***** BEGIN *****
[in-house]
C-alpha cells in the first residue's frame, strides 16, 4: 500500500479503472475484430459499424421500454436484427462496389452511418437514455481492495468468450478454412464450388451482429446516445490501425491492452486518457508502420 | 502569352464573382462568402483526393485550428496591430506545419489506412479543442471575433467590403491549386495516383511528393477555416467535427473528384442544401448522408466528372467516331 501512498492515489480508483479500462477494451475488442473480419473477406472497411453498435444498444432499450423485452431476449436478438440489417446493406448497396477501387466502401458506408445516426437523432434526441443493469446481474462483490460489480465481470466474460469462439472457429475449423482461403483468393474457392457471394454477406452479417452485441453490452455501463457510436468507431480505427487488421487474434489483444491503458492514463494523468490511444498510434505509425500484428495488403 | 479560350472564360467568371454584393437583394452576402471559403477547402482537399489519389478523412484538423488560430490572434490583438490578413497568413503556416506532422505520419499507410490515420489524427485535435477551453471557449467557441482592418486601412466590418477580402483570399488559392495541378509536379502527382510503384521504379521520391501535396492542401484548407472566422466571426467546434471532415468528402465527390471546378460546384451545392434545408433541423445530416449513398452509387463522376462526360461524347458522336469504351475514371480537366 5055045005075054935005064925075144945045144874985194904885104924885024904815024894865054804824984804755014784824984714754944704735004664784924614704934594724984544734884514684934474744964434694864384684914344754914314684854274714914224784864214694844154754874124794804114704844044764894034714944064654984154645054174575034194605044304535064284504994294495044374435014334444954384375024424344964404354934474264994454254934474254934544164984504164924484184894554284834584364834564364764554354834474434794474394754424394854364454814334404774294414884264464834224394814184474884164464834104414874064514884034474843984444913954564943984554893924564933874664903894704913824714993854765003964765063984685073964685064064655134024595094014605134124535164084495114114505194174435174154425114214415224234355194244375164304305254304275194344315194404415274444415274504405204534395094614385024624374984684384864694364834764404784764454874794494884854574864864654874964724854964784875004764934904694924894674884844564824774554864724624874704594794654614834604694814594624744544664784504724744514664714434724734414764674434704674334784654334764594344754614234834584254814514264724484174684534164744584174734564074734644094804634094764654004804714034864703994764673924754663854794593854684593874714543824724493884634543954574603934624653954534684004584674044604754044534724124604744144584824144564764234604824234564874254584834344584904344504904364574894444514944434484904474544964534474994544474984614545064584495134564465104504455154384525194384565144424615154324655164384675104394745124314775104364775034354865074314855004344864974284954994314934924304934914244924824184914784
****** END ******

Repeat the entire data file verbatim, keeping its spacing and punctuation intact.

[in-house]
C-alpha cells in the first residue's frame, strides 16, 4: 500500500479503472475484430459499424421500454436484427462496389452511418437514455481492495468468450478454412464450388451482429446516445490501425491492452486518457508502420 | 502569352464573382462568402483526393485550428496591430506545419489506412479543442471575433467590403491549386495516383511528393477555416467535427473528384442544401448522408466528372467516331 501512498492515489480508483479500462477494451475488442473480419473477406472497411453498435444498444432499450423485452431476449436478438440489417446493406448497396477501387466502401458506408445516426437523432434526441443493469446481474462483490460489480465481470466474460469462439472457429475449423482461403483468393474457392457471394454477406452479417452485441453490452455501463457510436468507431480505427487488421487474434489483444491503458492514463494523468490511444498510434505509425500484428495488403 | 479560350472564360467568371454584393437583394452576402471559403477547402482537399489519389478523412484538423488560430490572434490583438490578413497568413503556416506532422505520419499507410490515420489524427485535435477551453471557449467557441482592418486601412466590418477580402483570399488559392495541378509536379502527382510503384521504379521520391501535396492542401484548407472566422466571426467546434471532415468528402465527390471546378460546384451545392434545408433541423445530416449513398452509387463522376462526360461524347458522336469504351475514371480537366 5055045005075054935005064925075144945045144874985194904885104924885024904815024894865054804824984804755014784824984714754944704735004664784924614704934594724984544734884514684934474744964434694864384684914344754914314684854274714914224784864214694844154754874124794804114704844044764894034714944064654984154645054174575034194605044304535064284504994294495044374435014334444954384375024424344964404354934474264994454254934474254934544164984504164924484184894554284834584364834564364764554354834474434794474394754424394854364454814334404774294414884264464834224394814184474884164464834104414874064514884034474843984444913954564943984554893924564933874664903894704913824714993854765003964765063984685073964685064064655134024595094014605134124535164084495114114505194174435174154425114214415224234355194244375164304305254304275194344315194404415274444415274504405204534395094614385024624374984684384864694364834764404784764454874794494884854574864864654874964724854964784875004764934904694924894674884844564824774554864724624874704594794654614834604694814594624744544664784504724744514664714434724734414764674434704674334784654334764594344754614234834584254814514264724484174684534164744584174734564074734644094804634094764654004804714034864703994764673924754663854794593854684593874714543824724493884634543954574603934624653954534684004584674044604754044534724124604744144584824144564764234604824234564874254584834344584904344504904364574894444514944434484904474544964534474994544474984614545064584495134564465104504455154384525194384565144424615154324655164384675104394745124314775104364775034354865074314855004344864974284954994314934924304934914244924824184914784